With the following helper methods.


                 public boolean isUsernameAvailable(String username) {
                      return entityManager.createQuery(
                           "select m from Member m where m.username = ?1")
                           .setParameter(1, username).getResultList().size() == 0;
                 }




                 private void checkHibernateAnnotations(FacesContext context,
                           UIComponent validate, Object value) {
                      ModelValidator mv = new ModelValidator();
                      mv.validate(context, validate, value);
                 }



            This last method is required to check the hibernate annotations on the entity class for user since the ModelValidator class is not normally fired at this time.  In this case the hibernate annotation used may be length, but you could use any of the other annotations for email, etc to combine whatever facility hibernate has as well as writing your own validation in the validator method.  The ModelValidator is part of the seam ui library.  Then as your user enters information, it is checked (via ajax) at each component to ensure the entry is correct, rather than just at form submit.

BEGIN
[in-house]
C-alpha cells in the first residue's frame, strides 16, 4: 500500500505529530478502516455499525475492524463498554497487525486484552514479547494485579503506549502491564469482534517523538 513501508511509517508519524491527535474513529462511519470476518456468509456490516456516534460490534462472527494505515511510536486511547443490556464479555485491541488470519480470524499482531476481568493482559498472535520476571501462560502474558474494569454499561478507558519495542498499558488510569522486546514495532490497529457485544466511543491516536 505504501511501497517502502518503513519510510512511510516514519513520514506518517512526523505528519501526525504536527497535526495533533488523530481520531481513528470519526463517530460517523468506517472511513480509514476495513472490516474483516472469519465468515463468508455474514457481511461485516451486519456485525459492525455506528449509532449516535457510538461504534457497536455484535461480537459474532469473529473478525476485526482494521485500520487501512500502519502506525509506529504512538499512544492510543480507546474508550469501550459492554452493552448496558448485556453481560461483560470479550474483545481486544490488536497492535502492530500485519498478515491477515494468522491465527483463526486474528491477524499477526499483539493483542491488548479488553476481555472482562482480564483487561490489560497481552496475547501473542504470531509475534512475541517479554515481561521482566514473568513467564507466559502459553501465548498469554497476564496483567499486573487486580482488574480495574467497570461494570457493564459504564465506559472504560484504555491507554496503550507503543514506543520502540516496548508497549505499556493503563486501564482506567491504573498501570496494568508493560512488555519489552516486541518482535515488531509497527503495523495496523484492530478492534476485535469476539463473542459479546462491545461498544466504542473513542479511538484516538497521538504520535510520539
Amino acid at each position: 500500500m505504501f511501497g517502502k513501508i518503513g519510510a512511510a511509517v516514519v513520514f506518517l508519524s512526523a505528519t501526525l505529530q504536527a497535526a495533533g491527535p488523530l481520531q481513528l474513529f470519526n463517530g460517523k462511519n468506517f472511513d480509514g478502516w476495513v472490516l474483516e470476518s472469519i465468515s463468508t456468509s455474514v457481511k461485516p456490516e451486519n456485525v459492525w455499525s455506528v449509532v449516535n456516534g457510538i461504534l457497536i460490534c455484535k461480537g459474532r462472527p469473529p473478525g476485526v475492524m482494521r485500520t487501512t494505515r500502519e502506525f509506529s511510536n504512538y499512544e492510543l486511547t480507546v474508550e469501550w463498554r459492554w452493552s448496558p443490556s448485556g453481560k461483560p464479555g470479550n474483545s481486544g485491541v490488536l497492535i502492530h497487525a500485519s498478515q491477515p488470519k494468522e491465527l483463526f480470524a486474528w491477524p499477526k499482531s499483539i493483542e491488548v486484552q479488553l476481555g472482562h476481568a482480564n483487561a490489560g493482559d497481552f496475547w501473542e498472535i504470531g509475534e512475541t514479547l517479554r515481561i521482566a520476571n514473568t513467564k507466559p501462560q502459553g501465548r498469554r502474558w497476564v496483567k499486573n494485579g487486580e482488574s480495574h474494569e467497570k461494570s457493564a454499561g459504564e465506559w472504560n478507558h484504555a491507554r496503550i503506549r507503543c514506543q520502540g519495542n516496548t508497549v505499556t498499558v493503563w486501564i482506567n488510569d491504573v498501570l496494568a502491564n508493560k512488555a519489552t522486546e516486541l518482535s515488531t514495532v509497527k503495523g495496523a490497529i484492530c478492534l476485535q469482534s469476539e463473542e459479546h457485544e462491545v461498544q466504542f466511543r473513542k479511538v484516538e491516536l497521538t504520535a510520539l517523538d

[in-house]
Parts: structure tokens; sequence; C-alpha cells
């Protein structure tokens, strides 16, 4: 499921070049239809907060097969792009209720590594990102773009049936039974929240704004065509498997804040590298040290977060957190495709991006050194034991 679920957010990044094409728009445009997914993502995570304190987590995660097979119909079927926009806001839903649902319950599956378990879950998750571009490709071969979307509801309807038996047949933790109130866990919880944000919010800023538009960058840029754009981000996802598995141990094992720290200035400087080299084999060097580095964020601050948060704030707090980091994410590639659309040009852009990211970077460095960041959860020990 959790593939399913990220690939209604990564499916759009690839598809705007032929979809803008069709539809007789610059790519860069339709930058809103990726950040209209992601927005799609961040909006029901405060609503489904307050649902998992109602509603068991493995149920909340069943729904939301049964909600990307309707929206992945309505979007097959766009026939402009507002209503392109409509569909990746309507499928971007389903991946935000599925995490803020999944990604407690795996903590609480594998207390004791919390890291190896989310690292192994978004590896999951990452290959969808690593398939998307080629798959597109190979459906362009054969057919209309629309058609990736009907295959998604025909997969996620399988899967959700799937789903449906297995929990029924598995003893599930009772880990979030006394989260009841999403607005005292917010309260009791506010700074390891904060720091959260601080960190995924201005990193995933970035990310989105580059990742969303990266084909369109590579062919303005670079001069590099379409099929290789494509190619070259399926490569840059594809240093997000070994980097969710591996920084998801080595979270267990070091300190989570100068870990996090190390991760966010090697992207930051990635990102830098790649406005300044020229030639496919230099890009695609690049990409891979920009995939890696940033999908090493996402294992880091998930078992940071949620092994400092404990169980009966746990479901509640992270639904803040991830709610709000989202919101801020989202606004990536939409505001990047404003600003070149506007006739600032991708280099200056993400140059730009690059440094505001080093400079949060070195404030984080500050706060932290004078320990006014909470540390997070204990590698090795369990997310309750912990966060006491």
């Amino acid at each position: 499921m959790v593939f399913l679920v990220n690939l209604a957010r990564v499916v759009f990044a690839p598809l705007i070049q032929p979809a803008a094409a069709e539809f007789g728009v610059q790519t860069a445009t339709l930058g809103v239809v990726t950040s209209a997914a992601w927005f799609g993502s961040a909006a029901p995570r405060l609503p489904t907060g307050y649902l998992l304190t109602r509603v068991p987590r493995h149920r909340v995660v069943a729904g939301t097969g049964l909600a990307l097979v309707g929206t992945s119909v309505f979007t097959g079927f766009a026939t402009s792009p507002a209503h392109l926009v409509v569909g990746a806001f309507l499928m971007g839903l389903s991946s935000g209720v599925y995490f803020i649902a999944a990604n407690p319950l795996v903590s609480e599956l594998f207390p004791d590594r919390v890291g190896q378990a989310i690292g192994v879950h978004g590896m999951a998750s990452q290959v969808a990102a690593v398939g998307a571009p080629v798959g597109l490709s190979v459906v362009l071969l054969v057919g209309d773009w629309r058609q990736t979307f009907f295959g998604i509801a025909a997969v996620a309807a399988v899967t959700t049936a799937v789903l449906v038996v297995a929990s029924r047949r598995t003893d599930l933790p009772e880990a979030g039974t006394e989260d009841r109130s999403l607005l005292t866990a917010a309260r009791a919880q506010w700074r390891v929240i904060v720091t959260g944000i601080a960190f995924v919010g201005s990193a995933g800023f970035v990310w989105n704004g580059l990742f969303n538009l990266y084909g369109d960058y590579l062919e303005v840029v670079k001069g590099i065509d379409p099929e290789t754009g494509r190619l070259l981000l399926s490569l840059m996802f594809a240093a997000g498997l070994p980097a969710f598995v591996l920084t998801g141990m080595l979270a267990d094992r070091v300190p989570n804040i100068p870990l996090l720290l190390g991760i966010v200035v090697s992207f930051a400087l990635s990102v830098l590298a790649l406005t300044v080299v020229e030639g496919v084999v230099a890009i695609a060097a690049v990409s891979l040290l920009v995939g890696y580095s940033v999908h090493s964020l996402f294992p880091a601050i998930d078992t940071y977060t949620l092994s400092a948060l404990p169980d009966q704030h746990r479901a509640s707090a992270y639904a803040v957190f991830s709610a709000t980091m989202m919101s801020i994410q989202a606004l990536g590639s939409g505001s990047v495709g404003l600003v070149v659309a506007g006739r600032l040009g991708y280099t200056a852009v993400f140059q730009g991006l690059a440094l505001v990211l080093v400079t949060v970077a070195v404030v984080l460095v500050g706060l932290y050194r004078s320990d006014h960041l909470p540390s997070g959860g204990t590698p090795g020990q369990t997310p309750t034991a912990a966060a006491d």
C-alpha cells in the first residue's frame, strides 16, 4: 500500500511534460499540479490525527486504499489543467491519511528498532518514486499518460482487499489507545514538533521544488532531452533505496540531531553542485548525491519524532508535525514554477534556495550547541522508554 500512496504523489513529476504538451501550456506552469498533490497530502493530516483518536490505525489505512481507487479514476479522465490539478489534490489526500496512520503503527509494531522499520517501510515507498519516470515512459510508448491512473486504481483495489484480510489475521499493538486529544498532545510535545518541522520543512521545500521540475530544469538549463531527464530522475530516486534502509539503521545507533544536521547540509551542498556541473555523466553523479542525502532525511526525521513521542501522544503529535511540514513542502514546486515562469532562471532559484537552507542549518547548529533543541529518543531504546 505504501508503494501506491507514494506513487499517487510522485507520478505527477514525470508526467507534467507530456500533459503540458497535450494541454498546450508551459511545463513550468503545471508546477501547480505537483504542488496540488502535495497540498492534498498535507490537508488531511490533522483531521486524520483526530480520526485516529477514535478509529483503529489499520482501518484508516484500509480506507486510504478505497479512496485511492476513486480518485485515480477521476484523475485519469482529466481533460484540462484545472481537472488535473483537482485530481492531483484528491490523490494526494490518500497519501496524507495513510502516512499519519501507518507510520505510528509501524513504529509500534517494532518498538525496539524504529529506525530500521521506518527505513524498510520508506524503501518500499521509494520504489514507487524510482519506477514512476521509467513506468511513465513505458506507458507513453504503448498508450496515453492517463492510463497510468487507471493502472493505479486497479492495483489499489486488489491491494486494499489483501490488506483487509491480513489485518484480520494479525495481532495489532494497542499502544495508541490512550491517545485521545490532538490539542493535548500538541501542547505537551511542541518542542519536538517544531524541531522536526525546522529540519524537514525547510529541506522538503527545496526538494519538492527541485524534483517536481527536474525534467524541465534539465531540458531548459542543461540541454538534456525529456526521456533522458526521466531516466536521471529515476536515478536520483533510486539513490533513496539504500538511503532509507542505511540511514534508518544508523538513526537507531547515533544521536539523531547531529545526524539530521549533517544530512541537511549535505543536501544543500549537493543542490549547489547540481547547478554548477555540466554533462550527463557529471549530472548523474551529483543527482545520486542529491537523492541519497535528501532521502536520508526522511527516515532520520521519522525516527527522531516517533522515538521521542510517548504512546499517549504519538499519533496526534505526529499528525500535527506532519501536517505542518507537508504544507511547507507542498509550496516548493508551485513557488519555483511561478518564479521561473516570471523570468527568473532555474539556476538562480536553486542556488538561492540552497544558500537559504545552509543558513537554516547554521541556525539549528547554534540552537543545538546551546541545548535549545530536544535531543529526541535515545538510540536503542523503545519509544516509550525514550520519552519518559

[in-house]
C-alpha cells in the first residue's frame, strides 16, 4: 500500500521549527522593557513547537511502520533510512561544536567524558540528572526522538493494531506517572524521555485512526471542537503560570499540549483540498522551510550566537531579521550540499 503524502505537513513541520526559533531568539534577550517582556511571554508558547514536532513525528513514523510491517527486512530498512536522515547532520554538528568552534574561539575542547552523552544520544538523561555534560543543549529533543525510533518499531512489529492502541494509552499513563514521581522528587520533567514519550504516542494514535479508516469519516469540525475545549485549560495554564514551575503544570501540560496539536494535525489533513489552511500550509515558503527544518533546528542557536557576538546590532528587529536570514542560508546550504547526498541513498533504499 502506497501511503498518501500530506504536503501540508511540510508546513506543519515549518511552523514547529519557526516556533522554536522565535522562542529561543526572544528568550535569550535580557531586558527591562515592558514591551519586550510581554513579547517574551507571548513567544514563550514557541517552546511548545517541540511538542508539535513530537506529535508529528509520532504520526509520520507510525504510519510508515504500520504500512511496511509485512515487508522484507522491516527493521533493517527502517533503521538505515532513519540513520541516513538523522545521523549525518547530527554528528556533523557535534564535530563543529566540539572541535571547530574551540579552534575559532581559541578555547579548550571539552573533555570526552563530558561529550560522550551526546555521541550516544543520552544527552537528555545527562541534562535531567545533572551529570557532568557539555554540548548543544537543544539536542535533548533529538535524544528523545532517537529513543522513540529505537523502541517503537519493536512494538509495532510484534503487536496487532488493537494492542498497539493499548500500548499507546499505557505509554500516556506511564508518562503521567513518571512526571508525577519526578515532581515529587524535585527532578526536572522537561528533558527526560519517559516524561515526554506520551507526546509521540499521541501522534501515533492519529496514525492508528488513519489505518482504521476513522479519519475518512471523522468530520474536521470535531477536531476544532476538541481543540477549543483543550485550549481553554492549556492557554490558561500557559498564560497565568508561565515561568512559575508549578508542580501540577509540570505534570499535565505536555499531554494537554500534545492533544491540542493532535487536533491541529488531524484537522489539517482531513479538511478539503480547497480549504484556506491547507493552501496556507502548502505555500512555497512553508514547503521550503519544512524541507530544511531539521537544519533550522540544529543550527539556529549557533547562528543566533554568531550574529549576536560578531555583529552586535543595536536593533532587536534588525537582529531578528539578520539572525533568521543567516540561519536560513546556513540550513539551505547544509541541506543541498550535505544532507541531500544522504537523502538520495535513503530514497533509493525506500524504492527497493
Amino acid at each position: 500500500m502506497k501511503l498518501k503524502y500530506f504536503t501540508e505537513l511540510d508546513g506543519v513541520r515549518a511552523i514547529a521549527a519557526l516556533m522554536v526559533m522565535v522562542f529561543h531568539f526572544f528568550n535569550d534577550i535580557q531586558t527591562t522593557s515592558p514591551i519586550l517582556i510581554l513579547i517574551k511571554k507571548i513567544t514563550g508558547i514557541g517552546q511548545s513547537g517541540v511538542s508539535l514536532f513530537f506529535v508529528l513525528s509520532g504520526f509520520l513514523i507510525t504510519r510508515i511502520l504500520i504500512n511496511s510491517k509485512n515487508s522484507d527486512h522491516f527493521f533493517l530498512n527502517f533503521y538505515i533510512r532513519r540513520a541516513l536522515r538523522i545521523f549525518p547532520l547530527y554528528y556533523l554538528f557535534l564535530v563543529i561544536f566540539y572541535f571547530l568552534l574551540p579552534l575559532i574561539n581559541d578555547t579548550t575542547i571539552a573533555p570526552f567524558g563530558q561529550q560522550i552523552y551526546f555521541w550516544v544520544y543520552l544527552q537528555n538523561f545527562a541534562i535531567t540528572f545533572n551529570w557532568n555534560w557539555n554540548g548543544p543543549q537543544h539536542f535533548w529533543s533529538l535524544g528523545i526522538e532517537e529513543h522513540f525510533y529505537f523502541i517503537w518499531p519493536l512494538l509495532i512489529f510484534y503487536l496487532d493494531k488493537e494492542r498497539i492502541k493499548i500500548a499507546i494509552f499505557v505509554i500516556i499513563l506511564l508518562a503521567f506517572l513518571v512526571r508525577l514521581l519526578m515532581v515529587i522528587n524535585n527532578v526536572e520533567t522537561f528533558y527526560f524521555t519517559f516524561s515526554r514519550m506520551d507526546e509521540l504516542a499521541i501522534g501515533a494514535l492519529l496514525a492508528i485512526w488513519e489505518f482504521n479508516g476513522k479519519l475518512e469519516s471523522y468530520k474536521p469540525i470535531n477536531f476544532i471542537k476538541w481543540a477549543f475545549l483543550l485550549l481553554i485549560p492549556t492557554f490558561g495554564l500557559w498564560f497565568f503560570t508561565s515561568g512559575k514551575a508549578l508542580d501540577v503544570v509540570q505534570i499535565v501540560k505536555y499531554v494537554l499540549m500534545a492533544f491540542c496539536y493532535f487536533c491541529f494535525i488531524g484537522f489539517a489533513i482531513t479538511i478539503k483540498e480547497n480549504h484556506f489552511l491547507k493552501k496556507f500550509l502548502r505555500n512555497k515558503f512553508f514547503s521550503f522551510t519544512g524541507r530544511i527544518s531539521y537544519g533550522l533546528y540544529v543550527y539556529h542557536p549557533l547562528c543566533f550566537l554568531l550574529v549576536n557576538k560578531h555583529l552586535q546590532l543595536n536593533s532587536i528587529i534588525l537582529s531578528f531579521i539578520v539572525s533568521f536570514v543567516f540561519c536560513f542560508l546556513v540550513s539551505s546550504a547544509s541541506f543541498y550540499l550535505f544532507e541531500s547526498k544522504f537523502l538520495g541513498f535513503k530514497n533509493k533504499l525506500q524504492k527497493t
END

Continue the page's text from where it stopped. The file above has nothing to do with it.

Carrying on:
• 3. Re: JSF -> Hibernate validations, too much noise ; )
              Gerald Anderson Newbie

              Franco, that's almost exactly what I was trying to do, I just couldn't get a good instance of the entityManager in my validator class.


              However,


              I did a little more testing and found out what would suit my purposes best, I think. 


              I didn't want to use the icefaces validator tag for exactly the reason you mention Judy; that it would bypass the hibernate validations afterwards.  I hadn't found a way around that (thank you).  But, I did go back to the valueChangeListener and without doing partialSubmit it works like a charm (and hits the hibernate validators).  So. . .




              <s:decorate id="usernameDecoration" template="/layout/edit.xhtml">
                                          <ui:define name="label">Username</ui:define>
                                          <ice:inputText id="username"
                                                         required="true"
                                                         length="64"
                                                         value="#{user.username}"
                                                         valueChangeListener="#{registrationWizard.validateUniqueUsername}"/>



              and